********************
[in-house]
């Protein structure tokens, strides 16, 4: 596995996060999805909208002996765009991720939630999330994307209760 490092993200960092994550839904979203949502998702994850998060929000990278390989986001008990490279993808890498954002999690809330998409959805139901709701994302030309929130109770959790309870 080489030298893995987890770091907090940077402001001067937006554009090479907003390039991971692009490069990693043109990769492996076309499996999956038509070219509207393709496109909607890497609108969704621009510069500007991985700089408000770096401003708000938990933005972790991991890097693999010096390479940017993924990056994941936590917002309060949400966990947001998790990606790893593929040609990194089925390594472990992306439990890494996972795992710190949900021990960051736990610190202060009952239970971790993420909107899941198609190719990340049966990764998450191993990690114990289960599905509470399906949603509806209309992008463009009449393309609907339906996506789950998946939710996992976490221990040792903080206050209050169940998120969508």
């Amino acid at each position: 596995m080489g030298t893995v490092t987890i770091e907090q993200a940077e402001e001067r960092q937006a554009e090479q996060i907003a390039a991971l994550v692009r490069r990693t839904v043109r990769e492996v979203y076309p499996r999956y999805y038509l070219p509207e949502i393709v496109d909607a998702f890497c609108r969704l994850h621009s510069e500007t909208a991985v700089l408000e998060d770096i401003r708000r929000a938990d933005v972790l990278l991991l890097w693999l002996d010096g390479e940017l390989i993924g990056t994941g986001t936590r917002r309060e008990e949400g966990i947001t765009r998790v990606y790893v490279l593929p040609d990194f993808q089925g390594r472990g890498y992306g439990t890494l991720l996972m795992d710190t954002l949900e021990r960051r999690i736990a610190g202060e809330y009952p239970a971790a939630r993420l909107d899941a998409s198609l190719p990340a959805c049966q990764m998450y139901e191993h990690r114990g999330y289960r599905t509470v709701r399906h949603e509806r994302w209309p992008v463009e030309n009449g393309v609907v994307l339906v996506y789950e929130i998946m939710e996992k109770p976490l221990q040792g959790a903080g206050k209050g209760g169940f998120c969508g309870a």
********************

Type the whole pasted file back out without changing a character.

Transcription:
[in-house]
């Protein structure tokens, strides 16, 4: 596995996060999805909208002996765009991720939630999330994307209760 490092993200960092994550839904979203949502998702994850998060929000990278390989986001008990490279993808890498954002999690809330998409959805139901709701994302030309929130109770959790309870 080489030298893995987890770091907090940077402001001067937006554009090479907003390039991971692009490069990693043109990769492996076309499996999956038509070219509207393709496109909607890497609108969704621009510069500007991985700089408000770096401003708000938990933005972790991991890097693999010096390479940017993924990056994941936590917002309060949400966990947001998790990606790893593929040609990194089925390594472990992306439990890494996972795992710190949900021990960051736990610190202060009952239970971790993420909107899941198609190719990340049966990764998450191993990690114990289960599905509470399906949603509806209309992008463009009449393309609907339906996506789950998946939710996992976490221990040792903080206050209050169940998120969508």
């Amino acid at each position: 596995m080489g030298t893995v490092t987890i770091e907090q993200a940077e402001e001067r960092q937006a554009e090479q996060i907003a390039a991971l994550v692009r490069r990693t839904v043109r990769e492996v979203y076309p499996r999956y999805y038509l070219p509207e949502i393709v496109d909607a998702f890497c609108r969704l994850h621009s510069e500007t909208a991985v700089l408000e998060d770096i401003r708000r929000a938990d933005v972790l990278l991991l890097w693999l002996d010096g390479e940017l390989i993924g990056t994941g986001t936590r917002r309060e008990e949400g966990i947001t765009r998790v990606y790893v490279l593929p040609d990194f993808q089925g390594r472990g890498y992306g439990t890494l991720l996972m795992d710190t954002l949900e021990r960051r999690i736990a610190g202060e809330y009952p239970a971790a939630r993420l909107d899941a998409s198609l190719p990340a959805c049966q990764m998450y139901e191993h990690r114990g999330y289960r599905t509470v709701r399906h949603e509806r994302w209309p992008v463009e030309n009449g393309v609907v994307l339906v996506y789950e929130i998946m939710e996992k109770p976490l221990q040792g959790a903080g206050k209050g209760g169940f998120c969508g309870a």